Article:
QBPit Spawn [Abyssal Specters] October 10 2011 11:07 PM EDT

"no comment to that?"

You did not refute anything I said, just listed some questionable actions done by the US. You initially said that our problems with the middle east was our own fault.

There has been a lot of turmoil in that region before we ever got involved. Given their devotion to their religion, vast cultural differences, the sheer amount of fighting, and their intolerance shown by all of the aforementioned fighting; to say that we would not have had issues with that region is disingenuous at best. We surely made it worse but we would have had issues with that region regardless of those actions.

Lochnivar October 11 2011 2:41 AM EDT

We surely made it worse but we would have had issues with that region regardless of those actions.

True, look at all the the problems Japan has with the middle east.

Sickone October 11 2011 3:25 AM EDT

You did not refute anything I said, just listed some questionable actions done by the US. You initially said that our problems with the middle east was our own fault.

That's kind of the whole point.
While relations would not have been very cordial, you certainly would NOT have had a problem with any of them.
Count the many Christian-oriented states in the world.
Now count those that have a significant problem with people from the Middle East.
Then count out those that ONLY have any problems at all ever since they sent peacekeeping troops as a show of support to the USA after they invaded Iraq/Afghanistan.
I'm waiting.

There has been a lot of turmoil in that region before we ever got involved. Given their devotion to their religion, vast cultural differences, the sheer amount of fighting, and their intolerance shown by all of the aforementioned fighting; to say that we would not have had issues with that region is disingenuous at best. We surely made it worse but we would have had issues with that region regardless of those actions.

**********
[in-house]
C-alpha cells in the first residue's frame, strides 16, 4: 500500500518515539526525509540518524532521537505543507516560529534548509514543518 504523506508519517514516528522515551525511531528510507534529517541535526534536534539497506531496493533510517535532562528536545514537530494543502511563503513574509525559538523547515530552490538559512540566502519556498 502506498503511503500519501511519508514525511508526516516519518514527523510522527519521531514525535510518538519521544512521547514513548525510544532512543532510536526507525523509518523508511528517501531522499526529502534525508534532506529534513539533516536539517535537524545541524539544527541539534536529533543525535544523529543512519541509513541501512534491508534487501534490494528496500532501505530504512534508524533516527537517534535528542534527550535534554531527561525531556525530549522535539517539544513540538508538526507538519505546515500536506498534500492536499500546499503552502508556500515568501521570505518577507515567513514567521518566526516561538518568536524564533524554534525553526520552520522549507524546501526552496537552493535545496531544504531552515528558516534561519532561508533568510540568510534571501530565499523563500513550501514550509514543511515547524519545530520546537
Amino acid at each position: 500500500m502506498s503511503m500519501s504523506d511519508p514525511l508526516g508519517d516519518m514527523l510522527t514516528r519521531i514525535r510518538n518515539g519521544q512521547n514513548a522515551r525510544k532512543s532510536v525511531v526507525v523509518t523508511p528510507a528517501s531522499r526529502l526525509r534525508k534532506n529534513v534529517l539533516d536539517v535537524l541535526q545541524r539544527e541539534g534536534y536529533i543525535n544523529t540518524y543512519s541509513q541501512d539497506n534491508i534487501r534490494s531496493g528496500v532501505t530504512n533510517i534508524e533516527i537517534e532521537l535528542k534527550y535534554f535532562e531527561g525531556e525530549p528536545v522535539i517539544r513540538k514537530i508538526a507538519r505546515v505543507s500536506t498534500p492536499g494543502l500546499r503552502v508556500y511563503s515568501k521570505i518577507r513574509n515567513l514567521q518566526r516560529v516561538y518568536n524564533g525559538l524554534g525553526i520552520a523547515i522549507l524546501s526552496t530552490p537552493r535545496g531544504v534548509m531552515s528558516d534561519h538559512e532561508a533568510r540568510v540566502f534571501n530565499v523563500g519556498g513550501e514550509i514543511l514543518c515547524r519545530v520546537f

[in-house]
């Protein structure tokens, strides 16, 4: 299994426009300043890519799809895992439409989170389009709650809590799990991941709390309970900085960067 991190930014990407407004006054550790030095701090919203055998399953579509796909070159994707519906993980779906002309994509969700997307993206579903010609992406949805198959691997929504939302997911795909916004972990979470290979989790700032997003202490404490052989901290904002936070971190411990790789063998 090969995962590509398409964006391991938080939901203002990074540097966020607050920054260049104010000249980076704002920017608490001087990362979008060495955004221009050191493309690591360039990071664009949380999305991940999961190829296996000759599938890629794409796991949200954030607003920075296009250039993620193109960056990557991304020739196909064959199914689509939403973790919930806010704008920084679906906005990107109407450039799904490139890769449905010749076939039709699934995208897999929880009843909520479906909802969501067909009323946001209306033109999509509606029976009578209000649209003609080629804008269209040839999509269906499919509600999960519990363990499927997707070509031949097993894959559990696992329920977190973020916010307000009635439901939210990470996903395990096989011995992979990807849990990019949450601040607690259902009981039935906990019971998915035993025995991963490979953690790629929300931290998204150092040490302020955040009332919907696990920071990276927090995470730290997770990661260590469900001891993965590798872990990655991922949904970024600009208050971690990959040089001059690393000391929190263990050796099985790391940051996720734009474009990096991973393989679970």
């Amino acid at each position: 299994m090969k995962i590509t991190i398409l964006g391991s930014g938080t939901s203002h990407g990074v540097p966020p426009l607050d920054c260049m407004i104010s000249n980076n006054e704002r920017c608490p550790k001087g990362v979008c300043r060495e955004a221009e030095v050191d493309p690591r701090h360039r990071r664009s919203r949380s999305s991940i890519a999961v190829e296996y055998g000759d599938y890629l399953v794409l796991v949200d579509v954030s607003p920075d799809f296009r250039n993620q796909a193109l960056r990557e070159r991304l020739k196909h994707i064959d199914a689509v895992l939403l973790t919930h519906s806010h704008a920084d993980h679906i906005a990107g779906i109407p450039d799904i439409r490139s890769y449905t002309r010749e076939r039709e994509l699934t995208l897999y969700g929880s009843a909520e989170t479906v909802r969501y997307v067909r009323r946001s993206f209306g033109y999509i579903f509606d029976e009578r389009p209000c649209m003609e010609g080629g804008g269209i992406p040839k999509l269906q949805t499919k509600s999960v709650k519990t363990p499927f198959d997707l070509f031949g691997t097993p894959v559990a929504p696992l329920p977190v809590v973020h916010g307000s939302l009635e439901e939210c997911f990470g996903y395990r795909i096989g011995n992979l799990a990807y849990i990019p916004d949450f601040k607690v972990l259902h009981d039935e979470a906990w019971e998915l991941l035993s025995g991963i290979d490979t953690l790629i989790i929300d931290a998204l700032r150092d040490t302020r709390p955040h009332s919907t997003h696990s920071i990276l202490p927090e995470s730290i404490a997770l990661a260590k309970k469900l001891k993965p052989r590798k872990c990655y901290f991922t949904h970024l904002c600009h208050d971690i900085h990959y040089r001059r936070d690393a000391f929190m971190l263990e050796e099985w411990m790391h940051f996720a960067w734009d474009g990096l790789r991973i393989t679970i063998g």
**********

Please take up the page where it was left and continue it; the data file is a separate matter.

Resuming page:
Issues, maybe.
The same way I have issues with a dog barking on the other side of a fence.
But not problems.
As in, getting bit in the leg I have stuck through a fence by a dog on the other side, then getting chased by the same dog as he comes out through the hole in the fence I left pulling my leg out.

QBPit Spawn [Abyssal Specters] October 11 2011 8:52 AM EDT

If we had no dealings in that region whatsoever, you would be right. However, thats unlikely due to our great dependency on oil.

Sickone October 11 2011 9:18 AM EDT

To take a page out of your debate book, "you did not refute anything I said".

Here's a thought about the dependency on oil : one can actually BUY the stuff on the open market, you don't need to screw with the internal politics of half the region nor wage expensive wars to get any of it.
What's that you say, you actually want it cheaper than the market would set its price to ? Hmm, I wonder just how cheap it is after you figure in the price of the wars themselves and many other hidden costs.
And what's the big deal with the need for so much oil ? To feed a huge military ? Which you need to militarily secure even more oil ? That sounds awfully circular to me.
It's not like you'd die if gas prices would be higher - heck, the UK manages just fine with prices hovering around the equivalent of 8 USD/gallon after conversion without crumbling economically (not significantly more than the USA already is), so what's the big deal with this "dependency on oil" thing anyway ?

Let's face it, the Middle East is not angry at the USA mainly due to religious reasons, but due to economic/political/military reasons.
Basically, the USA has been acting like a slightly subtle schoolyard bully hinting at pretty much everybody from the Middle East that it would be best to buy him lunch every now and then (or else he'd use any excuse he gets to make your life miserable without getting directly in trouble) and acts all surprised when some of them kick him in the shins for it when they get a chance.

QBsutekh137 October 11 2011 9:32 AM EDT

I do think it has to be said that comparing the USA to just any other Christian nation (or any nation, for that matter) doesn't _quite_ tell the whole picture. In any relationship, the aspects of the USA being the "biggest" and the "haves" must be considered, in my opinion.